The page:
• Epidemiologic studies have demonstrated a significant genetic component to Hashimoto thyroiditis , although, as in most other autoimmune disorders, the pattern of inheritance is non-Mendelian and likely to be influenced by subtle variations in the functions of multiple genes. (humpath.com)
  • Another approach involves analysis of candidate genes that are directly related to autoimmune disorders, using the case control association method. (bmj.com)
  • It is further hypothesized that the diversity of these genes might influence successful aging and longevity by modulating an individual's response to life-threatening disorders. (springer.com)
  • Autoimmune disorders occur when the immune system malfunctions and attacks the body's tissues and organs. (medlineplus.gov)
  • Among those without other autoimmune disorders, life expectancy is unchanged. (wikipedia.org)
  • The syndrome of immunodysregulation, polyendocrinopathy, enteropathy, X linked (IPEX) is a rare X linked recessive disorder of immune regulation resulting in the expression of multiple autoimmune disorders. (bmj.com)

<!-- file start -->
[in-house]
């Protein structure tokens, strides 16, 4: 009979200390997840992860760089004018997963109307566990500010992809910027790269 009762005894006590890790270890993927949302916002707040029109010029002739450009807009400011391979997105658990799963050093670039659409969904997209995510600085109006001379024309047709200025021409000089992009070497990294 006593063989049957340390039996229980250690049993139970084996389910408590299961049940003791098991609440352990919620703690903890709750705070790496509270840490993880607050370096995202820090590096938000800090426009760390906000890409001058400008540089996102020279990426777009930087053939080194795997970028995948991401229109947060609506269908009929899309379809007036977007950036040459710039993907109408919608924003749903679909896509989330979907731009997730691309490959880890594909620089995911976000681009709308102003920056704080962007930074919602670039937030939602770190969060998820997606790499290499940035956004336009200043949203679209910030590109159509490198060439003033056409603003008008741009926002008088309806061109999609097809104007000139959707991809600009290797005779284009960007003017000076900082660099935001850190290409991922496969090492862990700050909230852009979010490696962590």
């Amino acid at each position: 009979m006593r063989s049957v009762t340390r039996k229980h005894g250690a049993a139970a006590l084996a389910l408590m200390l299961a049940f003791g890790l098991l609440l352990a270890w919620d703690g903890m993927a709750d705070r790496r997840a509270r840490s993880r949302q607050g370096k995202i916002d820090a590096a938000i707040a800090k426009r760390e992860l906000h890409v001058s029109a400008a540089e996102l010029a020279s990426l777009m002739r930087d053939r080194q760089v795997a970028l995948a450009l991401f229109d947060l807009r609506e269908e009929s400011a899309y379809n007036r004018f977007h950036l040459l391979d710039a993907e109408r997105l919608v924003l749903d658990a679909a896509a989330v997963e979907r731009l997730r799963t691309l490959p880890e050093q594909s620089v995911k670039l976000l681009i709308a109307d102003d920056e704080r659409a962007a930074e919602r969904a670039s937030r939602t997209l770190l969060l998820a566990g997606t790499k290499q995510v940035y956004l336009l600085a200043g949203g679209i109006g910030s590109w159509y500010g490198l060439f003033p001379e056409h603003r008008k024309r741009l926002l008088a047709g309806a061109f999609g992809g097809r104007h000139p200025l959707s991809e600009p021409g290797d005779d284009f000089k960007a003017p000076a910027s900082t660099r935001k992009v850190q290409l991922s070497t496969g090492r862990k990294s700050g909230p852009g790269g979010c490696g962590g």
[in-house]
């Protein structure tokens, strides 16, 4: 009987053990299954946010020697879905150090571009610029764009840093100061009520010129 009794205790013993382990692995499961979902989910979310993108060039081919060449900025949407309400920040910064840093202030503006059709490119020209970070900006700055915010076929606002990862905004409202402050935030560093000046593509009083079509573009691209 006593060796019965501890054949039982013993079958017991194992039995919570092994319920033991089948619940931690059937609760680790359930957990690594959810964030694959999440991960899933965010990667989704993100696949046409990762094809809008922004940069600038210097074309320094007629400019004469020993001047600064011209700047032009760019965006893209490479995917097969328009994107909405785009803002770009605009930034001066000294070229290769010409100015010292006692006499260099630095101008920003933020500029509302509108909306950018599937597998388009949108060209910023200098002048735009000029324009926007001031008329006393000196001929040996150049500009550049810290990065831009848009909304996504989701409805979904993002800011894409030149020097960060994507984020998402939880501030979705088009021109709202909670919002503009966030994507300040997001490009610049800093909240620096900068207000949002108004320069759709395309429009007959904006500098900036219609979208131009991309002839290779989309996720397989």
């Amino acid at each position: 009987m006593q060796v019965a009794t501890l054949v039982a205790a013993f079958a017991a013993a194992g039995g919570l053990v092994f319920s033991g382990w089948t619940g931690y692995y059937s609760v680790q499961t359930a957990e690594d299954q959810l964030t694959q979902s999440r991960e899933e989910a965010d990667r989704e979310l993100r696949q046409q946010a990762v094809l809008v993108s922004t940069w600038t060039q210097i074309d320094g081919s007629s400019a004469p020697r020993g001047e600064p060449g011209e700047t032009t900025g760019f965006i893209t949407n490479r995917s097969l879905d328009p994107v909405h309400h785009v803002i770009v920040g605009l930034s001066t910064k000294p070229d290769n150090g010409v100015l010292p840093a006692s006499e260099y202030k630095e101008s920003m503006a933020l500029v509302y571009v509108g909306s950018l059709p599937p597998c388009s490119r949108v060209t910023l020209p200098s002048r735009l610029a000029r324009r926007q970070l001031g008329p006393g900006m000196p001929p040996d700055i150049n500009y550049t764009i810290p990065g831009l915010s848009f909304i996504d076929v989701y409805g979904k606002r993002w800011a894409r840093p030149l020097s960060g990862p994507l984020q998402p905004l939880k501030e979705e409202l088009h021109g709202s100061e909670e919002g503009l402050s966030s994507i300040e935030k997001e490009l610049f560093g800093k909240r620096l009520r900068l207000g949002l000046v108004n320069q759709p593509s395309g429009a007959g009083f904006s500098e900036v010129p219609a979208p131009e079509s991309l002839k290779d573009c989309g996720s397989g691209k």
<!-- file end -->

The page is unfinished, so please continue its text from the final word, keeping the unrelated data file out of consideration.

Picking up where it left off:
• There is evidence, as we will learn in the last part of this chapter, that some autoimmune disorders, such as rheumatic fever, may be triggered by infectious agents. (nih.gov)
  • The incidence of CD in various autoimmune disorders is increased 10- to 30-fold in comparison to the general population, although in many cases CD is clinically asymptomatic or silent. (asm.org)
  • In general, autoimmune disorders can be classified as either organ specific or non-organ specific. (asm.org)
  • Moreover, this incidence is much higher in organ-specific autoimmune disorders in comparison to non-organ-specific disorders. (asm.org)
  • Typing for human leukocyte antigens of DQ - 2 and DQ - 8 may assist in the diagnosis of silent CD in children with T1D. (endometabol.com)
  • Few people however have heard of HLA types (http://en.wikipedia.org/wiki/Human_leukocyte_antigen) (human leukocyte antigens), the antigens in our blood that fight off microbes. (eupedia.com)